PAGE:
On April 30, 2019, women who work in female-dominated workplaces won a significant and historic Charter equality rights victory in an appeal to the Divisional Court. In this case, women working in nursing homes, including nurses, personal support workers ("PSWs"), health care aids, and housekeeping staff, now have the right to fully maintain pay equity in a manner similar to women in other workplaces - by reference to a male comparator.
In 2016, in ONA and SEIU v Participating Nursing Homes, the Pay Equity Hearings Tribunal issued a decision against the nurses, PSWs, health care aids, housekeeping staff and other women working in nursing homes. The Tribunal denied the unions' claim for maintenance using the proxy comparison method. In a decision released April 30, 2019 by the Ontario Divisional Court, the Court held that the Pay Equity Hearings Tribunal’s 2016 decision unreasonably limited women’s Charter equality protections.
The proxy comparison method under the Pay Equity Act applies to the public sector and allows female jobs in predominately female workplaces to compare compensation to similar jobs in another establishment where there are male comparators. At the Tribunal level, it held that pay equity maintenance in female-dominated workplaces did not require comparison to a male comparator. The Unions appealed this decision.
The Divisional Court emphasized that the Pay Equity Act is human rights legislation. The Act’s fundamental purpose is to ensure that there should be equal pay for work of equal value between women and men. The Act expressly seeks to redress systemic gender discrimination in the way women are compensated in the workplace. The Court drew upon the key elements of the Supreme Court of Canada’s 2018 pay equity decisions, which affirmed that the touchstone of the pay equity analysis is the comparison to male work, as men enjoy the benefit of compensation tied to the value of their work as opposed to their gender. The Divisional Court found that the Tribunal erred in determining that a distinction based upon a denial of the right to maintain pay equity with deemed male comparators was a distinction based upon the ‘locus of employment’ and not gender.
The Divisional Court stated that the way the Participating Homes sought to maintain pay equity was to leave women without reference to an ongoing male comparator. Such an interpretation of the Act violated the women’s Charter rights. The Court did not strike down a provision in the Pay Equity Act as unconstitutional, rather it applied a statutory interpretation where the Pay Equity Act must be interpreted in a manner consistent with Charter values. The Court stated that the right balance in the Act’s interpretation is to give full effect to the Charter protections at stake in light of the the statute’s mandate and objective. The Court continued that the Tribunal had failed to explain why the proxy method, which was considered so essential to achieve pay equity in female-dominated workplaces, is not essential to maintain pay equity.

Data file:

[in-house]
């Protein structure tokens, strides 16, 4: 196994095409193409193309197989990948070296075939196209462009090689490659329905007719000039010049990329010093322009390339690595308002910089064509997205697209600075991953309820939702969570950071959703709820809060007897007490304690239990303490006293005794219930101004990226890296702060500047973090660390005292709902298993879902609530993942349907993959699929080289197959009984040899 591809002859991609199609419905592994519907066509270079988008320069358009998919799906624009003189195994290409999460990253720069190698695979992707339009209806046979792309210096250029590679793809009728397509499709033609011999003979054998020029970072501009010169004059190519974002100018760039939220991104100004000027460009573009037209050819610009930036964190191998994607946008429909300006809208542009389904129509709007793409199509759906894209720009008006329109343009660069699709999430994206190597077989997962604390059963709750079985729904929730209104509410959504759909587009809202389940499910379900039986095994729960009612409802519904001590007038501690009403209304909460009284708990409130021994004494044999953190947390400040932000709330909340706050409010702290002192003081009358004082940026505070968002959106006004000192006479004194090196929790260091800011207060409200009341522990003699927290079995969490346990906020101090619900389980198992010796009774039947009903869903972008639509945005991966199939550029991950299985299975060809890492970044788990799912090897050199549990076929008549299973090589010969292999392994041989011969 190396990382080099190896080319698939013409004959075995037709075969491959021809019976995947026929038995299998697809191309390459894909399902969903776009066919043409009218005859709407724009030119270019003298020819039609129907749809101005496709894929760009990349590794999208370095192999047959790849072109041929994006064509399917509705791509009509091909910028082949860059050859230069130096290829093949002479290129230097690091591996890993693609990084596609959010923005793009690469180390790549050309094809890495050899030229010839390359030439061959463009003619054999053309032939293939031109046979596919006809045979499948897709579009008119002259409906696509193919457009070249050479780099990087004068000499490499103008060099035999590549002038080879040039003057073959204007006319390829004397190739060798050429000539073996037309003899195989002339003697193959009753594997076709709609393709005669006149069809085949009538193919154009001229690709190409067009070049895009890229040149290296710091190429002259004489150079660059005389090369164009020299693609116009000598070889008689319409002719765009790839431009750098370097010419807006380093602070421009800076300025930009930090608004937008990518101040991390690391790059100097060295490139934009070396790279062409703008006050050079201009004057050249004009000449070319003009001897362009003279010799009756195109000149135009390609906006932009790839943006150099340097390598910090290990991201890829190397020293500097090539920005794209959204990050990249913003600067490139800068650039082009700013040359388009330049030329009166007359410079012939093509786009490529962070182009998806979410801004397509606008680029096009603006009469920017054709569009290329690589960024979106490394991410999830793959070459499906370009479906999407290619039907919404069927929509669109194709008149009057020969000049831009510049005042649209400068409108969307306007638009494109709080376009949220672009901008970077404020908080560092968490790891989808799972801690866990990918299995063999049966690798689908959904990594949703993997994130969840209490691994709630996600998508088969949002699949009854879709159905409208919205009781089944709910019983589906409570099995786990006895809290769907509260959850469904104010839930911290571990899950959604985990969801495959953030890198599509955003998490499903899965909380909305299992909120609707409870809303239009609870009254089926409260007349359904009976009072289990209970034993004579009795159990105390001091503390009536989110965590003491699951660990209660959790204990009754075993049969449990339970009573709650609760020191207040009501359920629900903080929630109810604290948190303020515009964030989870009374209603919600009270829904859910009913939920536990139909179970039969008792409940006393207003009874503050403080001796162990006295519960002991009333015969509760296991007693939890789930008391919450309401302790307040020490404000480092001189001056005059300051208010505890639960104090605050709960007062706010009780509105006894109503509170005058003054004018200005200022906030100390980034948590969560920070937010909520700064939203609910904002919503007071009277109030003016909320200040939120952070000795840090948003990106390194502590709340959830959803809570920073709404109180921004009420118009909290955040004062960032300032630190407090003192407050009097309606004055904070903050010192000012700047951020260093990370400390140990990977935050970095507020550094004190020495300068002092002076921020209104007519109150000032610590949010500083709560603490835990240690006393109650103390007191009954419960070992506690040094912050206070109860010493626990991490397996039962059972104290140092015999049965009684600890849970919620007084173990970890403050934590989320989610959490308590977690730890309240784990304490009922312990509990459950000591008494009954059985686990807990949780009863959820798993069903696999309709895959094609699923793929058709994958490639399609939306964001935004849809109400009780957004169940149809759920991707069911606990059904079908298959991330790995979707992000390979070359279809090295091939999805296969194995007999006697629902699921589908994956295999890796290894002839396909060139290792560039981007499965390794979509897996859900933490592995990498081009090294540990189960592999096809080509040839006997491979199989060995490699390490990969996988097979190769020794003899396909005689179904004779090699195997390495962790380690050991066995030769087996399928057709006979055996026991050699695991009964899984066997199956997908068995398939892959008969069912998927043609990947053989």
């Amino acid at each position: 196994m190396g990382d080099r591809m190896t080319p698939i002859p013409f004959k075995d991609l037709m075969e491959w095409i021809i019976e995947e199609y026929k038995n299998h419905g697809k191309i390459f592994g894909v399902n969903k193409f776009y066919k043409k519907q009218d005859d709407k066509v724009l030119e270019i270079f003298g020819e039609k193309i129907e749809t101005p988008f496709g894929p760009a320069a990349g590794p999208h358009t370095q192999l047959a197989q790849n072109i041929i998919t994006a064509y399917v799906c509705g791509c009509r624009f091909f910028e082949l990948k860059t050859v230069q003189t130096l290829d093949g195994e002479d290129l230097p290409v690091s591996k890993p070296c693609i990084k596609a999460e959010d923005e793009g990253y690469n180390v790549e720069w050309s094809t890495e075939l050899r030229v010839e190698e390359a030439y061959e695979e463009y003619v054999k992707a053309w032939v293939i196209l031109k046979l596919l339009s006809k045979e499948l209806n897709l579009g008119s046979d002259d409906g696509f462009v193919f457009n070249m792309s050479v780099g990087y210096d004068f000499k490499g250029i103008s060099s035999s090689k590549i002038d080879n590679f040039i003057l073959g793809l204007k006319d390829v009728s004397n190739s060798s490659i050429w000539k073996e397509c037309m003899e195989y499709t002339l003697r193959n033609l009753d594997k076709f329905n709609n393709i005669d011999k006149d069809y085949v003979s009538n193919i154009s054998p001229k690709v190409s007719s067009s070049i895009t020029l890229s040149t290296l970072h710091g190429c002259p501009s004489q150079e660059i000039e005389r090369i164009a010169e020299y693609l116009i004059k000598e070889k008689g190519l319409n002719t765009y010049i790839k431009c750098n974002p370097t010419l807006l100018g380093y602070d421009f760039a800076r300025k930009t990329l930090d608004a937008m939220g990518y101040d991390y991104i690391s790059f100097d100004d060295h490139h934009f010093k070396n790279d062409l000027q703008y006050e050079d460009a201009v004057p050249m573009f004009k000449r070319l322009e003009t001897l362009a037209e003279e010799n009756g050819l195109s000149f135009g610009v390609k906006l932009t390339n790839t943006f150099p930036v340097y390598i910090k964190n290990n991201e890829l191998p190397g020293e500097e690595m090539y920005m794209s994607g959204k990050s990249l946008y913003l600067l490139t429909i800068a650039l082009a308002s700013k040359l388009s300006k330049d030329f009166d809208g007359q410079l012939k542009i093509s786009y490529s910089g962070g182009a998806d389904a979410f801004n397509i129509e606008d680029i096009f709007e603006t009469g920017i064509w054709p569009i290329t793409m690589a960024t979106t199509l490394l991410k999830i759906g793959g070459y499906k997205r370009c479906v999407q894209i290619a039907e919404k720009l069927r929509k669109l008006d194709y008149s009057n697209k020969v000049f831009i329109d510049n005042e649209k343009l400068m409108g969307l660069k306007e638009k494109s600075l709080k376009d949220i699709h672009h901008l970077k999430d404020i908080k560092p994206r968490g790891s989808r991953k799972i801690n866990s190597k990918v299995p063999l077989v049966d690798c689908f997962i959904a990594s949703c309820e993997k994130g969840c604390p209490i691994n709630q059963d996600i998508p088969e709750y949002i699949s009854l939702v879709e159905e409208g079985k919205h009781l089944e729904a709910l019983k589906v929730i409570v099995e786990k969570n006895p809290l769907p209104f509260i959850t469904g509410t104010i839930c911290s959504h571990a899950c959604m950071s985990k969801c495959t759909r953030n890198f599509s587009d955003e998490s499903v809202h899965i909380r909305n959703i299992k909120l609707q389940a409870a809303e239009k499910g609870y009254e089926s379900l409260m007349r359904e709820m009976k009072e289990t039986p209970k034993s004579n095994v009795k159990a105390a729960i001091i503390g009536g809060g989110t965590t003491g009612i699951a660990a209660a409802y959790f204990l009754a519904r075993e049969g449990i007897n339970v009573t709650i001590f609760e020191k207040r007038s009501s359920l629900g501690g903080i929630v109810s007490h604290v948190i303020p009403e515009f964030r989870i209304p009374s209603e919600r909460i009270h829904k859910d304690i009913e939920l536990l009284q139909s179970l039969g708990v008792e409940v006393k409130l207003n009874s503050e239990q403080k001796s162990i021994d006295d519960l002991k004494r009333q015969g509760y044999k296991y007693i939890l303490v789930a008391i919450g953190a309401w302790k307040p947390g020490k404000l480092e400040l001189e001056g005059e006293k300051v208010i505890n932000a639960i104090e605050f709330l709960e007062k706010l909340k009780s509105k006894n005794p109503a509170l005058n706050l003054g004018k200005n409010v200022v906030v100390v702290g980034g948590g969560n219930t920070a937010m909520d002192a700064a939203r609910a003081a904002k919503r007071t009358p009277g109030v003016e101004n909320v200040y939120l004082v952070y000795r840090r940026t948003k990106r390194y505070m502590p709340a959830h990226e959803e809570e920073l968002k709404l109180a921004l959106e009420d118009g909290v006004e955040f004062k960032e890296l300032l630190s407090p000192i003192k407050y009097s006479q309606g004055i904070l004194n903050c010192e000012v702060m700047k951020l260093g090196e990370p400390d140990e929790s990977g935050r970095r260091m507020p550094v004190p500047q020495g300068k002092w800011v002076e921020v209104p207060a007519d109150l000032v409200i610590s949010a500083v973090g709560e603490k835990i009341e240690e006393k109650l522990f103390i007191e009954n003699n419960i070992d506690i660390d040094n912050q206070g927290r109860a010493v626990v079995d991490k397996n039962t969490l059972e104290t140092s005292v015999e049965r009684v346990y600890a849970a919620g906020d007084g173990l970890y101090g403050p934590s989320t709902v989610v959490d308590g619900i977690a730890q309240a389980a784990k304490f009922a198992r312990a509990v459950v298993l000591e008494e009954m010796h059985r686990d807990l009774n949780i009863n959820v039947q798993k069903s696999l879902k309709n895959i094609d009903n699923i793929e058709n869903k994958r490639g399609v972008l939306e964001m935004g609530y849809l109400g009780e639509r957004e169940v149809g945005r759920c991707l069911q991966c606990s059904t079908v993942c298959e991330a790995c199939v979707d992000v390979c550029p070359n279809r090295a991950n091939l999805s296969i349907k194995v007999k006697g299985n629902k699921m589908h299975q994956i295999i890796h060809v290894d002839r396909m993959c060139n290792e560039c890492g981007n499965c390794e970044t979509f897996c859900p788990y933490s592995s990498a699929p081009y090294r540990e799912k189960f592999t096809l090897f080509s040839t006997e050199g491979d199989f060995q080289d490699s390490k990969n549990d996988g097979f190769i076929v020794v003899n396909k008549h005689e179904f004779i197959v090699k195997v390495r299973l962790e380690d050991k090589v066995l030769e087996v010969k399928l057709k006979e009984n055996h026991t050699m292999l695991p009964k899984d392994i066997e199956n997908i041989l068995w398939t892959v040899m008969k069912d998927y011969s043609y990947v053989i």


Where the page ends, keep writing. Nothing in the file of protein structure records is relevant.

As the Divisional Court stated, the elderly are care for in nursing homes and homes for the aged. Employment in the sector is almost exclusively female. Because the workplaces were almost exclusively female, access to pay equity was originally limited and only accessible with the creation of the proxy pay equity comparison method. Additionally, a higher proportion of women who work in Nursing Homes are racialized and face a larger pay equity gap.
The background facts to this case are important as they demonstrate the important role of the trade unions in upholding and advocating for human rights and women’s equality. In 2006, ONA started to enforce the nurses' rights to maintain proxy pay equity. The Union sought disclosure of how the Participating Nursing Homes maintained pay equity under their proxy pay equity plans. The Participating Nursing Homes denied any obligation to maintain pay equity; a position that was sustained until their final argument in the Tribunal. They argued that proxy pay equity was a one-time deal and no further comparison to the proxy comparator would be done.
By 2010, ONA applied to the Pay Equity Commission’s Review Services and lost their claim. SEIU followed a similar course of action and by 2011 filed a complaint to Review Services asserting that pay equity under the proxy plans was not maintained. The Unions joined together objecting to the Review Services decisions, arguing that the Pay Equity Act required that the Participating Nursing Homes maintain pay equity through the proxy comparison method and the Act violated the Charter where it did not enable this approach. The Tribunal found that the Act did not require a comparison to an external comparator, but pay equity could be maintained solely within a workplace via an internal equity.
The Divisional Court did not remit the matter back to the Tribunal for reconsideration, as it would further delay the relief the claimants have sought for many years. Rather, the Court ordered maintenance through the proxy comparison method. The Court ordered the Tribunal to specify what procedures should be used to ensure that the claimants have access to the male comparator to determine whether pay equity has been maintained.
Importantly, the Unions were joined by the Equal Pay Coalition, which intervened to provide a broader picture of women in the labour market and analysis of important Charter equality rights.
The Participating Nursing Homes advised the Unions that they will seek leave to appeal the Divisional Court’s decision. The legal struggle for women’s pay equity continues for the most vulnerable in the labour market.
The decisions can be found here and here.
The Equal Pay Coalition has additional details here.